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digital high pass filter

Discussion in 'Electronic Design' started by Frank Buss, Aug 23, 2007.

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  1. Frank Buss

    Frank Buss Guest

    I have found a very nice low pass filter on the web:

    f(x+1)=(f(x)-input)*a+input

    where 0 <= a < 1. The higher a is, the lower is the cut-off frequency.

    Is there something simple like this for a high pass filter, too?
     
  2. Tom Bruhns

    Tom Bruhns Guest

    Sure...
    x(k+1) = (1-c)*x(k) + c*u(k)
    y(k) = u(k) - x(k)
    c sets the cutoff frequency. There's a zero at z=1 and a pole at z=1-
    c.
    u(k) is the input; y(k) the output. x is a variable internal to the
    filter.
    Note that x(k) by itself as an output is just a low-pass function.
    This is a first-order filter.
     
  3. Frank Buss

    Frank Buss Guest

    Thanks, that's obvious after reading it :) The high pass filter is just
    the input minus the output of the low pass filter.

    What I really need is a bandpass filter. I've combined the two filters like
    this:

    hc = 0.02;
    lc = 0.4;
    lk = 0;
    hk = 0;
    loop {
    in = nextSensorValue();
    lk = lk + lc * (in - lk);
    hk = hk + hc * (lk - hk);
    out = lk - hk;
    writeOut(out);
    }

    This is already very simple and looks like it does what I want, but I
    wonder if I can reduce the number of multiplications and additions even
    further, because I want to implement it on a microcontroller, with the
    additional complication that it doesn't support floating points. But I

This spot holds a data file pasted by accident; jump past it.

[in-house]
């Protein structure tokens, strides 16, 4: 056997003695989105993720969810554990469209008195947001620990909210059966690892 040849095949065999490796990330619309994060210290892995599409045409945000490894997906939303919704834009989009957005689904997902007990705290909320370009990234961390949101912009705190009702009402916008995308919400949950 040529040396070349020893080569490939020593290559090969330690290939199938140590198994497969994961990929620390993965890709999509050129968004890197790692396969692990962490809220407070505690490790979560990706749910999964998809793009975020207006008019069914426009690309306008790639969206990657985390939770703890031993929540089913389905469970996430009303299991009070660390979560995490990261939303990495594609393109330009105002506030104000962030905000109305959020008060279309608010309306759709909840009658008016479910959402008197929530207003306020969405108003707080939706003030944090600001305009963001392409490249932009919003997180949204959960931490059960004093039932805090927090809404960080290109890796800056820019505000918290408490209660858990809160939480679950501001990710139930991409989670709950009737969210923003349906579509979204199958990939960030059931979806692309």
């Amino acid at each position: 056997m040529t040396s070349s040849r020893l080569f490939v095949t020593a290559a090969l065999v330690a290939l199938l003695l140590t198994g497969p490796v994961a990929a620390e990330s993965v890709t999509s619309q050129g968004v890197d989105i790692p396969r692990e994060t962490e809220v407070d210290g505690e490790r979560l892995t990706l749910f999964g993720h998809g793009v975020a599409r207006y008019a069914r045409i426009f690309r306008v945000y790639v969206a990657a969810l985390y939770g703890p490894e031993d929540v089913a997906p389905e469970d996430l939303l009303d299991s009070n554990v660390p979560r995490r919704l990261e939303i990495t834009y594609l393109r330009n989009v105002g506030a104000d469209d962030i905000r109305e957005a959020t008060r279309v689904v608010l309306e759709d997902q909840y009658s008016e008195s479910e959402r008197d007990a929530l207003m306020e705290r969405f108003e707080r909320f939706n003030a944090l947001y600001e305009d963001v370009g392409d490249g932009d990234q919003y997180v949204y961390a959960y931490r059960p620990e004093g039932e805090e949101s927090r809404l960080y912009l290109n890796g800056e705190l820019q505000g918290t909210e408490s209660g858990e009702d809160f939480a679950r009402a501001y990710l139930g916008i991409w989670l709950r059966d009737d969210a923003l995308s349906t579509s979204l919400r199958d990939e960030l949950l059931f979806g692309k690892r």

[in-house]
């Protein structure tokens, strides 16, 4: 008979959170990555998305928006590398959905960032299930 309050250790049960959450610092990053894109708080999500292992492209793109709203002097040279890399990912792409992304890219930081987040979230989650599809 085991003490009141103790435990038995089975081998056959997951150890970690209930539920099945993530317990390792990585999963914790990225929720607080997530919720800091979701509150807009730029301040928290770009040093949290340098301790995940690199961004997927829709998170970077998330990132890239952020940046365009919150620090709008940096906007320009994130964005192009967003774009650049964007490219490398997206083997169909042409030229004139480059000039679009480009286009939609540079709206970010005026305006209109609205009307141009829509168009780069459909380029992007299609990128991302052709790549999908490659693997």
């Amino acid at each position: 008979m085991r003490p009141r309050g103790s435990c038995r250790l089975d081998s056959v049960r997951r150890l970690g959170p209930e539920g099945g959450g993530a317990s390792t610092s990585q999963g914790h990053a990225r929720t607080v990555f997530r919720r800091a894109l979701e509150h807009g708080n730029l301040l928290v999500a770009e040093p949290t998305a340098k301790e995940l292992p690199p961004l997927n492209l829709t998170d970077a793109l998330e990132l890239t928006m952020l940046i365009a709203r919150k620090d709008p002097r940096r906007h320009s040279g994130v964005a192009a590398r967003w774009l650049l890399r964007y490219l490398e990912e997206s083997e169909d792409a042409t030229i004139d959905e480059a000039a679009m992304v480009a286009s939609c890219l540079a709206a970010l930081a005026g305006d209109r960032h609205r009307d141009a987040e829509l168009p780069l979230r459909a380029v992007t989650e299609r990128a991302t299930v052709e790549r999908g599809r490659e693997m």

think I can convert it to fixed point math.
     
  4. Tom Bruhns

    Tom Bruhns Guest

    I haven't checked the accuracy of your translation of the original
    formulas, but assuming they are accurate, if you can arrange to use
    constants that are of the form 2^k, where k is a negative integer,
    then you can accomplish the multiplication using just shifts. It's
    common that the high pass filter is just to block very low
    frequencies, and the cutoff frequency is not terribly important.
    Sometimes you can use c=1/256, and just shift by a whole byte, which
    may be almost trivial to do. You may be surprised to find that
    filters implemented with too narrow a data path have strange
    behaviour; you likely will need to keep lk and hk around as a byte
    wider than your input data (two bytes wide if your input is 8 bits).

    Cheers,
    Tom
     
  5. MooseFET

    MooseFET Guest

    Output = (f(x)-input)
     
  6. HapticZ

    HapticZ Guest

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